The Flash Point of an industrial lubricant is an important test to determine if light-end hydrocarbons are getting into the oil through seal leaks or other means. It is an effective way to monitor seal performance in light end hydro-carbon compressors. Low Flash Points pose a safety hazard in the event of component failure than can generate heat above the flash point of the oil, such as bearing failure. The Flash Point of most ISO VG 32 R&O mineral oils is in the 370 – 390° F range. Generally, the more viscous and the more additives in the oil, the higher the Flash Point. A typical automotive or diesel engine oil will have a Flash Point in the 425 to 460° F range.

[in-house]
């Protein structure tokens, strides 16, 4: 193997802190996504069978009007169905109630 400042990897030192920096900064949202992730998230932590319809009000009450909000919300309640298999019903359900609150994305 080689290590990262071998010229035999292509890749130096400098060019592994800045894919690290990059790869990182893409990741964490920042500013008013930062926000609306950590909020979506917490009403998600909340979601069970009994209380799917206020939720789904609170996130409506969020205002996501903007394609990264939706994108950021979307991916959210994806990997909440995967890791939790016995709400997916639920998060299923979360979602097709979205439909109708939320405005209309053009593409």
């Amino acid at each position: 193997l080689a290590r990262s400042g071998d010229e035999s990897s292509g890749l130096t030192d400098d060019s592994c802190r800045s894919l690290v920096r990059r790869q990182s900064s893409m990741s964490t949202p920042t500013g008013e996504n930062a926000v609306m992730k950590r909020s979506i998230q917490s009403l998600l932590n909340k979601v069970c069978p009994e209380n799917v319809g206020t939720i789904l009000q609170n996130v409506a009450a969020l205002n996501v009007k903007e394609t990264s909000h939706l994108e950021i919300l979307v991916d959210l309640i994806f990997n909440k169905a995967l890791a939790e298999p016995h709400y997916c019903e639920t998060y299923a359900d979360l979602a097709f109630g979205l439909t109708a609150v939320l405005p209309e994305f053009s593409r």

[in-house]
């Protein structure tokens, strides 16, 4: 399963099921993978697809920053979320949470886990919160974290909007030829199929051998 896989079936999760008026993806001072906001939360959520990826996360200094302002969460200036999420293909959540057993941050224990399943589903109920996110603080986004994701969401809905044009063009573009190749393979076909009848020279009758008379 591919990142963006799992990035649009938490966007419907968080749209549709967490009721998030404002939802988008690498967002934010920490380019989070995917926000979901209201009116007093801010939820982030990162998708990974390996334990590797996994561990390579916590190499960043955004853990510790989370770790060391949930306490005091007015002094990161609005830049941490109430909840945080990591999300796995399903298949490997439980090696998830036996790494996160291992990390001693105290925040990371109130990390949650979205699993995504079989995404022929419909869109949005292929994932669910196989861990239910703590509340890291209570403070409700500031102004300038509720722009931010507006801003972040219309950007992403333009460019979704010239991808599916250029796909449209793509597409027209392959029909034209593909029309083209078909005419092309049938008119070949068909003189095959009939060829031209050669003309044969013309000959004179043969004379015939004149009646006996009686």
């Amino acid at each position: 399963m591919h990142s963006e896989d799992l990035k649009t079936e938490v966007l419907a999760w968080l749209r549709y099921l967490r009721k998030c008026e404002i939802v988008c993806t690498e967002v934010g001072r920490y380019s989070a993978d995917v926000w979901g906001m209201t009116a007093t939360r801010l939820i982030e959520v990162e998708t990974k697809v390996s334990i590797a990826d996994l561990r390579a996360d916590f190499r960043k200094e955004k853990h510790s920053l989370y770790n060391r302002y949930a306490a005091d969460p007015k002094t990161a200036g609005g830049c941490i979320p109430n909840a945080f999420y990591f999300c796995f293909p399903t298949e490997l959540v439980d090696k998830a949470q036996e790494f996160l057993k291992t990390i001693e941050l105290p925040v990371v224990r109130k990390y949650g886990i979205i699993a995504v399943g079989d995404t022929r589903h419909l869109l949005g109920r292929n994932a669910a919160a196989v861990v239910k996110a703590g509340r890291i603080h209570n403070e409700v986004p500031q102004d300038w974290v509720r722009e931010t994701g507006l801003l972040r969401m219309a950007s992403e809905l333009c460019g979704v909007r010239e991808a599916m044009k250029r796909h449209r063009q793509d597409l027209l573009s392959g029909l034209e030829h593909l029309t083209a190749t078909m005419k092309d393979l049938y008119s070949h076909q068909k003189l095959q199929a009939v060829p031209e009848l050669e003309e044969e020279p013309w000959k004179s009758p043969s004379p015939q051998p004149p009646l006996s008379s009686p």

A Flash Point test is conducted by slowly heating a sample of lubricant. Directly above the sample container is an ignition source, either an open flame or spark source. As the sample heats, the light-ends boil off and form flammable gases. When there is enough gas built-up to be ignited by the ignition source, the gases will flash. The temperature at which the oil was heated to when this occurs is called the Flash Point. It is reported in ° F or ° C.
If you continue to heat the sample after the flash point has been reached, eventually the oil will sustain a flame. This is known as the Fire Point and again reported as ° F or ° C. The Fire Point is generally 10 or 20 ° F above the Flash Point.
If you remove the ignition source and heat the lubricant, eventually it will auto-ignite. This is called, you guessed it, the auto-ignition point. These are generally in the 750 to over 1000° F. range.